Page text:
Ironically enough, most of the house-elves avoided Hermione and her work because they enjoyed their job at Hogwarts and saw Dobby as odd and the condition of Winky as tragic. They did not want freedom.

No matter what, Hermione did not want to listen to the words of House Elves or others connected to house elves. She demanded justice and justice would only be served her way. (Although, I regularly agreed with Hermione that the House-elves didn’t even know how much better wizards could treat them.)

TRANSITION: In our text for today we see Adult Moses, no longer a baby in a basket, in a conversation with God about justice for Israel. God wants to invite Moses to take part in providing justice for Israel. Let’s see how the conversation goes….

SCRIPTURE: Exodus 3:1-15

VS 1-4 Moses was taking care of the flock for his father-in-law Jethro,[a] Midian’s priest. He led his flock out to the edge of the desert, and he came to God’s mountain called Horeb. The Lord’s messenger appeared to him in a flame of fire in the middle of a bush. Moses saw that the bush was in flames, but it didn’t burn upThen Moses said to himself, Let me check out this amazing sight and find out why the bush isn’t burning up. When the Lord saw that he was coming to look, God called to him out of the bush, “Moses, Moses!” Moses said, “I’m here.”

  1. When we last saw Moses, he was weaned from his mother and placed in Pharaoh’s household. Much time has passed since Moses’ infancy.
    1. Pre-Script: Moses ran away from his problems in Egypt
      1. Killed an Egyptian guard in defense of a Hebrew
      1. Ran away to Midian for fear of consequences
      1. Got married to a Midian woman, Zipporah
      1. Tended his father-in-law’s flock
  2. Moses had not only run away from his consequences; he had run away from his people and his God. God was not on Moses’ radar. Nevertheless, God got Moses’ attention with a natural phenomenon.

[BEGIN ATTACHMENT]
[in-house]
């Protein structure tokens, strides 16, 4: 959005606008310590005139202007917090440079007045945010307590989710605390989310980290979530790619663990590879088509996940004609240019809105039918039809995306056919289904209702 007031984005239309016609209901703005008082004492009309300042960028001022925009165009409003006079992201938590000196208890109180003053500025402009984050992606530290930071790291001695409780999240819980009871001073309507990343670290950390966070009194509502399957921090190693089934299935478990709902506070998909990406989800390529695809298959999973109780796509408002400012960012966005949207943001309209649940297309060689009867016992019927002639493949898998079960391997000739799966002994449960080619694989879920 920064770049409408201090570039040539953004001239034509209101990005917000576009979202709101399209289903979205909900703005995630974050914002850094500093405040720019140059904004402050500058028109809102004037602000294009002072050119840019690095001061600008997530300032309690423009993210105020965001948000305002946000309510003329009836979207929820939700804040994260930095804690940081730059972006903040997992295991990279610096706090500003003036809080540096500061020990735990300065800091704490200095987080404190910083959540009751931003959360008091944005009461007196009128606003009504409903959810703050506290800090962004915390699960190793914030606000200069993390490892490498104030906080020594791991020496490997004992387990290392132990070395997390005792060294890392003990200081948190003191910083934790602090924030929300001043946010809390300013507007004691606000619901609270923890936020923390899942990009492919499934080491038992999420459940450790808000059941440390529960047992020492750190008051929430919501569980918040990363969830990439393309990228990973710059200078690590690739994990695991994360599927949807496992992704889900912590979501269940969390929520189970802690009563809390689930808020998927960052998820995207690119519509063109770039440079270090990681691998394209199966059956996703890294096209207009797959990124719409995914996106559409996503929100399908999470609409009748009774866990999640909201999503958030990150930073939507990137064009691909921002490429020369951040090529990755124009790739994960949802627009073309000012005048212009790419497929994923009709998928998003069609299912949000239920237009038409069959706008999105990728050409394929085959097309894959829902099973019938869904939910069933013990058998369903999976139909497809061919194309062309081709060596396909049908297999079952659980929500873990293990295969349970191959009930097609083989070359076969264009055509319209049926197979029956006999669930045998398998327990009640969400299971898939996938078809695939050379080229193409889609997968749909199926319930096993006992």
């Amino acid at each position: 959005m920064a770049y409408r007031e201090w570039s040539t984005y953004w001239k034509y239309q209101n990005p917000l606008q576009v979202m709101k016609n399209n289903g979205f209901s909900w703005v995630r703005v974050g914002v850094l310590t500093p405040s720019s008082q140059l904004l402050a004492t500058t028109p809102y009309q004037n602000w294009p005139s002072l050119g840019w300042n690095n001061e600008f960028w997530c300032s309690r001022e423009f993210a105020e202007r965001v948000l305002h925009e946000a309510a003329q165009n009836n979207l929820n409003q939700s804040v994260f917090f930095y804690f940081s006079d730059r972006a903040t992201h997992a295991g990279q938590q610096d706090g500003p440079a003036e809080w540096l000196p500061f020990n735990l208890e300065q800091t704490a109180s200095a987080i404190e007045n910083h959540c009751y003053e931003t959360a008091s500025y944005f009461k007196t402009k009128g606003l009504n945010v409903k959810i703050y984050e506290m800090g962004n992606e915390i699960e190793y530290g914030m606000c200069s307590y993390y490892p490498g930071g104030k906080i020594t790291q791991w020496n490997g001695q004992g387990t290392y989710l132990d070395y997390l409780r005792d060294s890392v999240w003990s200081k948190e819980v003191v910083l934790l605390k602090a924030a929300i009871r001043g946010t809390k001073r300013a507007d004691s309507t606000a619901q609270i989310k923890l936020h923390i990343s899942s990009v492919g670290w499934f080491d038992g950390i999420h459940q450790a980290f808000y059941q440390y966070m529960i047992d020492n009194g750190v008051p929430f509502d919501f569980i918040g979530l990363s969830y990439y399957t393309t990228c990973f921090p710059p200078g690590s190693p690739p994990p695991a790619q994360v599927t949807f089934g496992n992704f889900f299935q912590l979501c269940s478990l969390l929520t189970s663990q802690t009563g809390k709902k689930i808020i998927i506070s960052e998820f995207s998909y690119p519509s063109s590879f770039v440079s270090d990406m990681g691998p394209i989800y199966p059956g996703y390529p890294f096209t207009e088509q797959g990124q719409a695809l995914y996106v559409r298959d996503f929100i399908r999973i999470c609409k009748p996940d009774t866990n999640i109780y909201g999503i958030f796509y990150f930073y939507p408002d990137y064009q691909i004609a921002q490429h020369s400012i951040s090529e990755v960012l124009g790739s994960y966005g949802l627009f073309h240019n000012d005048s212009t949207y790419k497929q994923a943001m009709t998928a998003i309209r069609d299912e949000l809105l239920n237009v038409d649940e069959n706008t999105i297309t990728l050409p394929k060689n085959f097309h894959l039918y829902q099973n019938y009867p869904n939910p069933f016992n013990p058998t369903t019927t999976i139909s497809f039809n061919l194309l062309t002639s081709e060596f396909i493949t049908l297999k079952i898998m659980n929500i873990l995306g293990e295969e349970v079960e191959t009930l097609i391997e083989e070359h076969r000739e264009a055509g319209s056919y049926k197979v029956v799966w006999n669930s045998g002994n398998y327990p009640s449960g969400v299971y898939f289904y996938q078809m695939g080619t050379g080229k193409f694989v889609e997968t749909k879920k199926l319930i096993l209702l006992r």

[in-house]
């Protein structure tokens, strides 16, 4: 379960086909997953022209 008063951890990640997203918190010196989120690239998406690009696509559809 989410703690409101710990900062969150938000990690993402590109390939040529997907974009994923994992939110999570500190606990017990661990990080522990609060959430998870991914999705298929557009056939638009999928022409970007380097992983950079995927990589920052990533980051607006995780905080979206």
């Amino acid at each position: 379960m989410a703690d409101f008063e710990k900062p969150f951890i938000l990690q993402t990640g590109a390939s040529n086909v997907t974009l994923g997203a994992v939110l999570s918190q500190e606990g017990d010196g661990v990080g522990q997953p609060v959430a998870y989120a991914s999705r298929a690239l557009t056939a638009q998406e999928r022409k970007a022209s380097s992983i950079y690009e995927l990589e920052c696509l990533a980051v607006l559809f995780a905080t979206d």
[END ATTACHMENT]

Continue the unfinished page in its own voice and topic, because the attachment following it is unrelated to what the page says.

VS 5-10 Then the Lord said, “Don’t come any closer! Take off your sandals, because you are standing on holy ground.” He continued, “I am the God of your father, Abraham’s God, Isaac’s God, and Jacob’s God.” Moses hid his face because he was afraid to look at God. Then the Lord said, “I’ve clearly seen my people oppressed in Egypt. I’ve heard their cry of injustice because of their slave masters. I know about their pain. I’ve come down to rescue them from the Egyptians in order to take them out of that land and bring them to a good and broad land, a land that’s full of milk and honey, a place where the Canaanites, the Hittites, the Amorites, the Perizzites, the Hivites, and the Jebusites all liveNow the Israelites’ cries of injustice have reached me. I’ve seen just how much the Egyptians have oppressed them. 10 So get going. I’m sending you to Pharaoh to bring my people, the Israelites, out of Egypt.”

  1. God saw the pain of his people and wanted it stopped!
    1. My people have suffered, and it isn’t ok.
    1. Repeat: My people have suffered in Egypt. It’s time for a change.
    1. I’m sending you, Moses, get going!

What does Moses say back… to the burning bush?

VS 11-15 11 But Moses said to God, “Who am I to go to Pharaoh and to bring the Israelites out of Egypt?” 12 God said, “I’ll be with you. And this will show you that I’m the one who sent you. After you bring the people out of Egypt, you will come back here and worship God on this mountain.” 13 But Moses said to God, “If I now come to the Israelites and say to them, ‘The God of your ancestors has sent me to you,’ they are going to ask me, ‘What’s this God’s name?’ What am I supposed to say to them?” 14 God said to Moses, “I Am Who I Am.[b] So say to the Israelites, ‘I Am has sent me to you.’” 15 God continued, “Say to the Israelites, ‘The Lord, the God of your ancestors, Abraham’s God, Isaac’s God, and Jacob’s God, has sent me to you.’ This is my name forever; this is how all generations will remember me.

  1. That’s right, Moses talks back to the burning bush. Moses doesn’t respond to the suffering of his people or how he was spared and lived in Pharaoh’s house in safety. Moses only responds to the responsibility expected of him. God you want me to do what?! You want me to put myself at risk?